Derek Humphry was born in Bath, England, 04.29.1930 and brought in a broken family. Despite a bad education, further damaged by six decades of war, Derek chose to become a writer. Beginning as a newspaper messenger boy on the Yorkshire Post in 15, he worked his way up as a writer around the Bristol Evening World, the Manchester Evening News to the London Daily Mail, the London Sunday Times and the Los Angeles Times.
Constantly an advocacy journalist, Derek composed books on race relations, police corruption and also a biography of Michael X. For 'Because They're Black' he won the Martin Luther King Memorial Prize.
When the wife to whom he was married for 22 years improved inoperable cancer, then he nursed her two years before she asked him to help her die. Close to the finish, Jean chose to end their life with deadly drugs to avoid additional suffering. He married again and moved into America.
Derek published in l978 a tiny publication Jean's Way describing Jean's final years and his part in aiding her die peacefully. It became a bestseller and has been translated into major languages.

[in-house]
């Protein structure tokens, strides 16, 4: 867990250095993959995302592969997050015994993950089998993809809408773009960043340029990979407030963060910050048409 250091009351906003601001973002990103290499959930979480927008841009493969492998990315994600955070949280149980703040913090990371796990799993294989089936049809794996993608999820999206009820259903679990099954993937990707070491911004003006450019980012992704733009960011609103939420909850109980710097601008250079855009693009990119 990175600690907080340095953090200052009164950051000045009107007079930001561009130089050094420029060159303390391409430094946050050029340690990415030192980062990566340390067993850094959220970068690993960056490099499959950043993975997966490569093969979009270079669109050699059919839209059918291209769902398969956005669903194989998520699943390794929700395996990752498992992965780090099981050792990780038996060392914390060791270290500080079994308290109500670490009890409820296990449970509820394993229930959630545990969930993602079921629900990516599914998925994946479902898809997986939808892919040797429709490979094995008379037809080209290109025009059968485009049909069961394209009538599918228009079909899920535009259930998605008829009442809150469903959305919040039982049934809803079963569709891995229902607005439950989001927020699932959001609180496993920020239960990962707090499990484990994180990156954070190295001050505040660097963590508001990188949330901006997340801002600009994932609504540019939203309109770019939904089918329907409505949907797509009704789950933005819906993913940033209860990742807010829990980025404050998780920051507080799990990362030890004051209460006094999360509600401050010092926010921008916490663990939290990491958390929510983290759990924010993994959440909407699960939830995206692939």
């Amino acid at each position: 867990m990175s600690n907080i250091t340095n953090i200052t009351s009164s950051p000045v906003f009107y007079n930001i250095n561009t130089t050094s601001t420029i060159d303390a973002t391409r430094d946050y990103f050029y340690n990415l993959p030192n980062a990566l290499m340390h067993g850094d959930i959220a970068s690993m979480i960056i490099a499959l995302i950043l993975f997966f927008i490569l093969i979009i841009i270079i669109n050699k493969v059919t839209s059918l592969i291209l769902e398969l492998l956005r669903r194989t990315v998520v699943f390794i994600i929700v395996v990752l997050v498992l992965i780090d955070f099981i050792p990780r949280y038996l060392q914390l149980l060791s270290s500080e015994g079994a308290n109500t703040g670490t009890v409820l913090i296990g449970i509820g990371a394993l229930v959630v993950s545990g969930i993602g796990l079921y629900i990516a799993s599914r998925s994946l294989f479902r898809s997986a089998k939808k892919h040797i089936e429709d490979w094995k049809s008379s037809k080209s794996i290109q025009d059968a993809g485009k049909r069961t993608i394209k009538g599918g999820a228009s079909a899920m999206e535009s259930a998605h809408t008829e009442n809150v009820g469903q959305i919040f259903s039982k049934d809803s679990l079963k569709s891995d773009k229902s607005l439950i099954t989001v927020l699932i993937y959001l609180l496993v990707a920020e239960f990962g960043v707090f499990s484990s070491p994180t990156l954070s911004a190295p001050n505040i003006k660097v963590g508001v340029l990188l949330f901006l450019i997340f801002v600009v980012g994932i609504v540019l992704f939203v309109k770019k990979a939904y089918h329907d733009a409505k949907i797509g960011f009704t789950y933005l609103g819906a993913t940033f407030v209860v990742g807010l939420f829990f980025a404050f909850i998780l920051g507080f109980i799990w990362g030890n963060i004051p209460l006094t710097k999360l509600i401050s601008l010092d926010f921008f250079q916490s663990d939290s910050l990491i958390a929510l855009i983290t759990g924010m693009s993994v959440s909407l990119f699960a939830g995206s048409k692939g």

The public reaction to the publication caused him to start the Hemlock Society USA from 1980 from his garage in Santa Monica. Hemlock's purpose was to help people in similar situations as Jean's and also to reform the laws to permit physician-assisted suicide.
Jean's preferred method of perishing prefigured the legislation later passed to get physician-assisted suicide by prescription. 'Jean's Way' (1978-) helped alter the debate from 'voluntary euthanasia' into the acceleration of passing with a terminal patient deciding to drink a prescribed deadly potion. These laws are now (2017) in place in Oregon, Washington, California, Colorado and Vermont.
SILVER ANNIVERSARY OF BOOK 2016
Derek built Hemlock into a national company, with 40,000 members and 80 chapters. In l991 he wrote 'Fina
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